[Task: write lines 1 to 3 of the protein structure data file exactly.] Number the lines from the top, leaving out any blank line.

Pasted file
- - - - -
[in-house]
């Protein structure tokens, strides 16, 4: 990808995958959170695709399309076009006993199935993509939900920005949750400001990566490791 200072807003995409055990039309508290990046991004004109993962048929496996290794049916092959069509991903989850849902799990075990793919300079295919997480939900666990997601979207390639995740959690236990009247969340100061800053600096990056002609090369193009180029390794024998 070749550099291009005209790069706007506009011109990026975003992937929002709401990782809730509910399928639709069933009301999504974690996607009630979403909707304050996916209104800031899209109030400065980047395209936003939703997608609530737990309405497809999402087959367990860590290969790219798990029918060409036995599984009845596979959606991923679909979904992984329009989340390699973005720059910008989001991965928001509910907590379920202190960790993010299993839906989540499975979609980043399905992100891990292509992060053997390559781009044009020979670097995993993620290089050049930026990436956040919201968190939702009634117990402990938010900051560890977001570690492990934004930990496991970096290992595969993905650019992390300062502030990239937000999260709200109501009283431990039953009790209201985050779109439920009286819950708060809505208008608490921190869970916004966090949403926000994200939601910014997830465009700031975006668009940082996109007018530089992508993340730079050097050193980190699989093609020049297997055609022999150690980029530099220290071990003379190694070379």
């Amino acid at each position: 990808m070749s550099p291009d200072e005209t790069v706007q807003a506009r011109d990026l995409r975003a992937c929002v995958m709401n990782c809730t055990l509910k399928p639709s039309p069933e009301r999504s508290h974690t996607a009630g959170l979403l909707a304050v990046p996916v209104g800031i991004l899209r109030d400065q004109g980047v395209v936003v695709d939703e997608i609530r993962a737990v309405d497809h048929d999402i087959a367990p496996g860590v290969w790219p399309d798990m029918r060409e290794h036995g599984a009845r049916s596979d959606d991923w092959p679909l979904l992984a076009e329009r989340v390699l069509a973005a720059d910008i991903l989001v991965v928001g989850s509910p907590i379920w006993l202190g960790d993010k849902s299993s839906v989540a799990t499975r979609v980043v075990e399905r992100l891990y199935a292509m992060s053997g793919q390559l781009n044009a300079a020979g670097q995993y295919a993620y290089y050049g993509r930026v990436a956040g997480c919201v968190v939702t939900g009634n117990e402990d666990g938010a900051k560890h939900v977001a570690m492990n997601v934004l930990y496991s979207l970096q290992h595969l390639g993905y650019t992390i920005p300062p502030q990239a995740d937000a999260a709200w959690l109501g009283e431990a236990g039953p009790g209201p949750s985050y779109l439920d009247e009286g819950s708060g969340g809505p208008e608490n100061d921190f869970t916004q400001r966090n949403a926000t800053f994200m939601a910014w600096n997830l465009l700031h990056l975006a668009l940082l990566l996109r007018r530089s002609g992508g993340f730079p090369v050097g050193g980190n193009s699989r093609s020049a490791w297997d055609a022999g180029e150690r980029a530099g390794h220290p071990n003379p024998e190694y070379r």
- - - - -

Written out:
[in-house]
């Protein structure tokens, strides 16, 4: 990808995958959170695709399309076009006993199935993509939900920005949750400001990566490791 200072807003995409055990039309508290990046991004004109993962048929496996290794049916092959069509991903989850849902799990075990793919300079295919997480939900666990997601979207390639995740959690236990009247969340100061800053600096990056002609090369193009180029390794024998 070749550099291009005209790069706007506009011109990026975003992937929002709401990782809730509910399928639709069933009301999504974690996607009630979403909707304050996916209104800031899209109030400065980047395209936003939703997608609530737990309405497809999402087959367990860590290969790219798990029918060409036995599984009845596979959606991923679909979904992984329009989340390699973005720059910008989001991965928001509910907590379920202190960790993010299993839906989540499975979609980043399905992100891990292509992060053997390559781009044009020979670097995993993620290089050049930026990436956040919201968190939702009634117990402990938010900051560890977001570690492990934004930990496991970096290992595969993905650019992390300062502030990239937000999260709200109501009283431990039953009790209201985050779109439920009286819950708060809505208008608490921190869970916004966090949403926000994200939601910014997830465009700031975006668009940082996109007018530089992508993340730079050097050193980190699989093609020049297997055609022999150690980029530099220290071990003379190694070379």
């Amino acid at each position: 990808m070749s550099p291009d200072e005209t790069v706007q807003a506009r011109d990026l995409r975003a992937c929002v995958m709401n990782c809730t055990l509910k399928p639709s039309p069933e009301r999504s508290h974690t996607a009630g959170l979403l909707a304050v990046p996916v209104g800031i991004l899209r109030d400065q004109g980047v395209v936003v695709d939703e997608i609530r993962a737990v309405d497809h048929d999402i087959a367990p496996g860590v290969w790219p399309d798990m029918r060409e290794h036995g599984a009845r049916s596979d959606d991923w092959p679909l979904l992984a076009e329009r989340v390699l069509a973005a720059d910008i991903l989001v991965v928001g989850s509910p907590i379920w006993l202190g960790d993010k849902s299993s839906v989540a799990t499975r979609v980043v075990e399905r992100l891990y199935a292509m992060s053997g793919q390559l781009n044009a300079a020979g670097q995993y295919a993620y290089y050049g993509r930026v990436a956040g997480c919201v968190v939702t939900g009634n117990e402990d666990g938010a900051k560890h939900v977001a570690m492990n997601v934004l930990y496991s979207l970096q290992h595969l390639g993905y650019t992390i920005p300062p502030q990239a995740d937000a999260a709200w959690l109501g009283e431990a236990g039953p009790g209201p949750s985050y779109l439920d009247e009286g819950s708060g969340g809505p208008e608490n100061d921190f869970t916004q400001r966090n949403a926000t800053f994200m939601a910014w600096n997830l465009l700031h990056l975006a668009l940082l990566l996109r007018r530089s002609g992508g993340f730079p090369v050097g050193g980190n193009s699989r093609s020049a490791w297997d055609a022999g180029e150690r980029a530099g390794h220290p071990n003379p024998e190694y070379r």